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View Diary: The algebra formula that saved an industry (258 comments)

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  •  I hear ya on that. (2+ / 0-)
    Recommended by:
    elfling, Larsstephens

    I am a retired engineer working as a tutor for an online tutoring service. I really enjoy working with the students in math and physics (as well as other subjects), but they pay people in those areas the same as in all others, even though there is a huge shortage in the math and physics areas. The company advertises 1 on 1 tutoring, so when we have 2 or 3 students concurrently we can't tell them there are others dividing our attention. It would be one thing to have 2 or 3 students all needing help in the same area, but I might have one doing some problem in electric fields, another doing a geometry proof, and sometimes a third one who needs help writing an introduction for a persuasive essay. Or pretty much any mix from any of hundreds of topics. Grade levels can be from about 4 to 12. So I have to bounce between them and try to simulate being one tutor in time slices of 15 to 30 seconds frequently. We get paid the same but generally do 2 or 3 times the work as tutors not in the "shortage" areas. So is that equal pay? Sure, we all get the same $11 per hour (well, actually, the ones who have gotten lots of compliments get that, others get 10), but some of us do 2 or 3 time the work. So am I getting equal pay, or is the tutoring service getting me for 1/2 or 1/3 price? I guess it depends on how you look at it.

    Moderation in most things. Except Reactors. IFR forever!

    by billmosby on Mon Apr 19, 2010 at 07:47:27 PM PDT

    [ Parent ]

    •  the service is underpaying you! (2+ / 0-)
      Recommended by:
      billmosby, Larsstephens

      by not having students in the same category, it is similar to huge class sizes where some get neglected.  either the service needs to block in specific times for specific kids or they need to realize what is occurring.  

      kudos to you for juggling - and maybe your reward will be when one kid suddenly "GETS" it and shares and helps another to do the same!

      can you even begin to imagine a mortgage broker working for $10/11 an hour?  and yet, you and others are expected to prepare the upcoming workforce to understand and function in a complex world on that wage.

      unbelievable! the shortsighted greed of the no more taxes crowd doesn't seem to realize that they are condemning themselves to more schemes like maddof and other perpetuate because the upcoming generation of workers won't be able to recognize what is happening.  so, those "no taxes" people will continue to lose their pensions, their futures, their businesses just like those of us who they condemn to that same fate.

      i loathe ronald reagan and his handlers - those who played to the greed have condemned this nation to 3rd world status in many areas - like education and health and more.

      "An error does not become truth by reason of multiplied propagation, nor does truth become error because nobody sees it." ~Mahatma Gandhi

      by edrie on Mon Apr 19, 2010 at 09:31:54 PM PDT

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      •  Yeah, they do need to pay more. (0+ / 0-)

        At least enough so they can attract the people they need; how hard could it be with the unemployment rate we have now? But $10 per hour is about what online tutors get across the board. There's lots of competition from India, for one thing.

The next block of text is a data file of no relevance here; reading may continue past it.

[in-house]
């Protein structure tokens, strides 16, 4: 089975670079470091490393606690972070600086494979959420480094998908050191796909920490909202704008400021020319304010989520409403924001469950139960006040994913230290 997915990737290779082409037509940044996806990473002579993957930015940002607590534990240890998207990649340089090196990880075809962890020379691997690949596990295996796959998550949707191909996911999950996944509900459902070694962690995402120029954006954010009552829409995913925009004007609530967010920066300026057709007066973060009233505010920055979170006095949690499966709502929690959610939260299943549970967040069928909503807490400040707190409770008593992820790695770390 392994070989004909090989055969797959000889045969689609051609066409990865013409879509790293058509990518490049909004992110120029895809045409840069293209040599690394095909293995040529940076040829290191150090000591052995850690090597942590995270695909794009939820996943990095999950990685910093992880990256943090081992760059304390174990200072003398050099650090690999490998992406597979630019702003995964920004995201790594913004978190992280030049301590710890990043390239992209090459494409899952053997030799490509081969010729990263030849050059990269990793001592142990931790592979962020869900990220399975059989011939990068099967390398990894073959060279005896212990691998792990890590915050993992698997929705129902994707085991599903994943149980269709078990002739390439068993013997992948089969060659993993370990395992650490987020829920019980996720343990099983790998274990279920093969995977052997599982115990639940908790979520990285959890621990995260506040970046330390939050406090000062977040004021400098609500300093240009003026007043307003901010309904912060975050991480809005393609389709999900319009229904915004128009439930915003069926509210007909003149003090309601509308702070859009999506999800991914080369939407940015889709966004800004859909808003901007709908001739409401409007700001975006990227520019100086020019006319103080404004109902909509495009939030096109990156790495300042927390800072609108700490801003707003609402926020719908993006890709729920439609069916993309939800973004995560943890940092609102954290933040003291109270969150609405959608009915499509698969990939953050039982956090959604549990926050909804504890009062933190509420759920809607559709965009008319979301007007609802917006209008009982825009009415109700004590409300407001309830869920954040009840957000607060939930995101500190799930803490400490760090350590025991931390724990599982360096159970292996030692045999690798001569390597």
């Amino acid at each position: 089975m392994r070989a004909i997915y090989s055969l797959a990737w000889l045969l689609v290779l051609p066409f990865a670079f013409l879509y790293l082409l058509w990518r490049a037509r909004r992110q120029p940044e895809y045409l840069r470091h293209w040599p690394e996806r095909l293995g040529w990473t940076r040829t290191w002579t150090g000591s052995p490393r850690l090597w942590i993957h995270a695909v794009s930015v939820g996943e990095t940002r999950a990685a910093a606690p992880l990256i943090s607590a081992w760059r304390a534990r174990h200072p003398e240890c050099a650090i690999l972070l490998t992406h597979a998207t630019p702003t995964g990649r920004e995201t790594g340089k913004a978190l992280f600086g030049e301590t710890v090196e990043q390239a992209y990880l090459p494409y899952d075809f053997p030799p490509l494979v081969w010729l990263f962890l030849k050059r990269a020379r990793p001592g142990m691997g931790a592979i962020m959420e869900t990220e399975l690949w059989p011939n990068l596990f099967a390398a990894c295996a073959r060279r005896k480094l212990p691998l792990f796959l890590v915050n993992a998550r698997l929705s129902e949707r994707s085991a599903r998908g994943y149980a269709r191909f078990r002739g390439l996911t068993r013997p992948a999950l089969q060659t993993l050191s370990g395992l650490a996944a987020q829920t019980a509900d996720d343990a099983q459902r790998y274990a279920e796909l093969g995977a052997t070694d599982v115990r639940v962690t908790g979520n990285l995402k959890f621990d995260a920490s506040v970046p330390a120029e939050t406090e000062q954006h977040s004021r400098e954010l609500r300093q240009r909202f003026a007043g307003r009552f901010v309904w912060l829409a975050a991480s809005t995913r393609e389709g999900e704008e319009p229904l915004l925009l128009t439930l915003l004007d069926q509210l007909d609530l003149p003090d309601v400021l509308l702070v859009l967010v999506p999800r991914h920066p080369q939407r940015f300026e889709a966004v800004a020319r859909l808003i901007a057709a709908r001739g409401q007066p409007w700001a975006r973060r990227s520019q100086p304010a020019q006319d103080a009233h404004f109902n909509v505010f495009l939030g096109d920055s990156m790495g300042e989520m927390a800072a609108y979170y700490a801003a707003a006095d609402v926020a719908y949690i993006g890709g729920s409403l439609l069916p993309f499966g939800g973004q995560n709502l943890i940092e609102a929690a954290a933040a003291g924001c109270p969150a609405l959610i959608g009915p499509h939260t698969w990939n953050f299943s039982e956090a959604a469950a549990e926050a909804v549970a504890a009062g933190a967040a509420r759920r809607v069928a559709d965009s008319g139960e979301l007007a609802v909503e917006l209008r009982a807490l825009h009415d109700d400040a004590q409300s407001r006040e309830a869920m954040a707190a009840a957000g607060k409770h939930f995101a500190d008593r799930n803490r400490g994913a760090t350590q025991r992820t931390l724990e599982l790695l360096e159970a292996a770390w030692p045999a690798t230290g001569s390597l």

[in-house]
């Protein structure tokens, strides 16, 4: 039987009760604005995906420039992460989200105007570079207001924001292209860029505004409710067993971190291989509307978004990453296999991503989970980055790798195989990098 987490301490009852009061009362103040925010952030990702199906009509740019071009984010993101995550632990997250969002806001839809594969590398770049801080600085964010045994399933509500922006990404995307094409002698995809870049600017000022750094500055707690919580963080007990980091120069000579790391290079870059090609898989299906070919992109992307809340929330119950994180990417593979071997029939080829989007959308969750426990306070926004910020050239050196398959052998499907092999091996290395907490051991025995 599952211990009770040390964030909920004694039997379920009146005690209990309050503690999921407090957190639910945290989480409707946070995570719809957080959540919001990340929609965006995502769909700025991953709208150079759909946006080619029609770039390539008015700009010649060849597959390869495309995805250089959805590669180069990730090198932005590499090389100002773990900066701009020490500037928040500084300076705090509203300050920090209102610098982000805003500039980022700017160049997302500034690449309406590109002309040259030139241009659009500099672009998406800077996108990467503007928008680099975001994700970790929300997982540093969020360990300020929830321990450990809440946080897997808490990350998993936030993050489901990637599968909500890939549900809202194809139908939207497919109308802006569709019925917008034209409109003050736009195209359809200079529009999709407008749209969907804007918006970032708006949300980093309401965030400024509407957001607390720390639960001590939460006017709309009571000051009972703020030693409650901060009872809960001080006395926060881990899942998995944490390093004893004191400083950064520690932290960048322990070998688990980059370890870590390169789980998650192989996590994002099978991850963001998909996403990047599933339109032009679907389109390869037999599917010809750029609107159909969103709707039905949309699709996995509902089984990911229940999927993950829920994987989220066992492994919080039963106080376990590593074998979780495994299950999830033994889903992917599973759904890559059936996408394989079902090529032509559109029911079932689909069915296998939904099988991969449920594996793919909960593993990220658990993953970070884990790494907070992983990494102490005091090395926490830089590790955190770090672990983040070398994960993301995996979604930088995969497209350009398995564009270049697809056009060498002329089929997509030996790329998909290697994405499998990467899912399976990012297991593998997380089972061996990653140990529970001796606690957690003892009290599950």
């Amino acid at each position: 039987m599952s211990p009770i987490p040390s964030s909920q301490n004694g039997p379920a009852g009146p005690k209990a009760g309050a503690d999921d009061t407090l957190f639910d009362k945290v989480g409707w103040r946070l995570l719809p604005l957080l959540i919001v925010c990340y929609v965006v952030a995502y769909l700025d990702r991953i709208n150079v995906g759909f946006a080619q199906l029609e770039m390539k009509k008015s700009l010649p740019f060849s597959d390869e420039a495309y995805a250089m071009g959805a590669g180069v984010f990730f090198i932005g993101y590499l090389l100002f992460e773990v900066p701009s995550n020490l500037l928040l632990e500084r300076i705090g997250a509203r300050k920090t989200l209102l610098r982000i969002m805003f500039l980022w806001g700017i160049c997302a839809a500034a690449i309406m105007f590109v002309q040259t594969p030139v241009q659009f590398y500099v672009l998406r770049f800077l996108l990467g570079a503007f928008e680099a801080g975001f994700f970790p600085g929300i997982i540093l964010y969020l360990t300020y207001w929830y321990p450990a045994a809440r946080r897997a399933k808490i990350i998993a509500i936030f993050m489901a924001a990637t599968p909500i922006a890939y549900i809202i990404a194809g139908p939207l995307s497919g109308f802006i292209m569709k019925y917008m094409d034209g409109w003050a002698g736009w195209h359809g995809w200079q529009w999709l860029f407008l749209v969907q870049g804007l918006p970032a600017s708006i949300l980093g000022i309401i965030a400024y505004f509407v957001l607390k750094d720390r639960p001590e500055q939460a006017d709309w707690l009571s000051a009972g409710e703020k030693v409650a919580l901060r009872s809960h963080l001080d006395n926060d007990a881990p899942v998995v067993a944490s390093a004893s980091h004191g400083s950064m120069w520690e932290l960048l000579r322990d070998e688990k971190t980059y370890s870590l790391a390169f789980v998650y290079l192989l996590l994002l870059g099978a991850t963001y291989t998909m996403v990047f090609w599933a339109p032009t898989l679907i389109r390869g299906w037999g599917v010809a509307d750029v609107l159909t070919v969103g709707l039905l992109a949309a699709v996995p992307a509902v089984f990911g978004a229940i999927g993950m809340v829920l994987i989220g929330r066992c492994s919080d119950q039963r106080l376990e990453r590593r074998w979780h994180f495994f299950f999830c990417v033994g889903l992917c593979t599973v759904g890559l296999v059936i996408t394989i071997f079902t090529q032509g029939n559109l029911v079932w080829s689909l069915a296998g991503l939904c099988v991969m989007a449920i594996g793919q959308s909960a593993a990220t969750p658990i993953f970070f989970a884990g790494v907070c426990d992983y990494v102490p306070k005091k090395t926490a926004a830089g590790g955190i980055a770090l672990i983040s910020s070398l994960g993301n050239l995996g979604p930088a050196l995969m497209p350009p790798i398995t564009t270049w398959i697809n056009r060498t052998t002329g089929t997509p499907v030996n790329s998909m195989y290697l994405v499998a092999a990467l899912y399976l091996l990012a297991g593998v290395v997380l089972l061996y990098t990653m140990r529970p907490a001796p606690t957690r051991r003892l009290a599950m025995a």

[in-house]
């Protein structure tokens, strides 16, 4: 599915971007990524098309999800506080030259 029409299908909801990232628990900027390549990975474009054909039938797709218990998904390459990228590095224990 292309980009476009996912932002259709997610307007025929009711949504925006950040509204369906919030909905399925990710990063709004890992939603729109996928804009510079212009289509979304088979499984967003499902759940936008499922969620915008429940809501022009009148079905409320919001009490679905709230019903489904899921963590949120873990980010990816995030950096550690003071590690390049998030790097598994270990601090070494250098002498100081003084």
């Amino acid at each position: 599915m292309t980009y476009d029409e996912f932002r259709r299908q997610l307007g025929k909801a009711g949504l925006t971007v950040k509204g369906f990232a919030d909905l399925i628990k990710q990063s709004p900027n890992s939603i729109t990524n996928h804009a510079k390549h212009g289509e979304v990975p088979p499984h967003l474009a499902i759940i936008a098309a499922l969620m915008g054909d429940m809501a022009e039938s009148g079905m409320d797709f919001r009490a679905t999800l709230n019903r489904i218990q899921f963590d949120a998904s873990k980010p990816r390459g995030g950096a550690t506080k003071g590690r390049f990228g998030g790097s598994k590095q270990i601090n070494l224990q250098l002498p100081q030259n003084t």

Lucky for me this is somewhat supplemental. I retired 5 years ago on what I knew would be a shoestring, but 5 years of nonperforming IRA investments and the fizzling out of another business plan makes me glad I have this work. Now if we can just get Bernanke to stop talking about reducing social security, I might just be able to make my IRA last as long as I need it to. I have about 6 times the average amount that most boomers are claimed to have saved up for their retirement, and it's not quite barely adequate. So it could be worse, lol!

        Moderation in most things. Except Reactors. IFR forever!

        by billmosby on Mon Apr 19, 2010 at 10:38:06 PM PDT

        [ Parent ]

      •  Oh, and they do schedule tutoring sessions. (0+ / 0-)

        But they also have instant access, and that's what I do. More scheduling flexibility, and less prep time since there's no way to know who will be needing what at a given time. I actually prefer the instant access because it pays the most per actual working hour. Although I did spend the last 12 months going through my college physics books and working half the problems, plus studying geometry and other things to improve my skills. And along the way I discovered that if I had had to buy those same two books today, it would have cost me about 25 hours of work to buy them. I kept a lot of textbooks from my college days and it looks like I have a 7 or 8 thousand dollar pile of books there, which might have cost me 1/10 of that, at most. There's a racket, I have one pair of advanced math books that were published in 1950 and 53 (Morse and Feshbach) which are still available, for $350 for the set. And they have not been updated as far as I know.

        Anyway, I have been witness to many, many "I get it!" moments in this work and it almost makes up for the pay. I have also been told by my students with some frequency that their teachers "don't do anything"; one tonight said that very thing. And it shows. I often have to teach them some of the basics that they should know to work the problems they bring to me for help. Many times it only takes the working of a few examples and they suddenly understand what they were missing before.

        Moderation in most things. Except Reactors. IFR forever!

        by billmosby on Mon Apr 19, 2010 at 10:47:49 PM PDT

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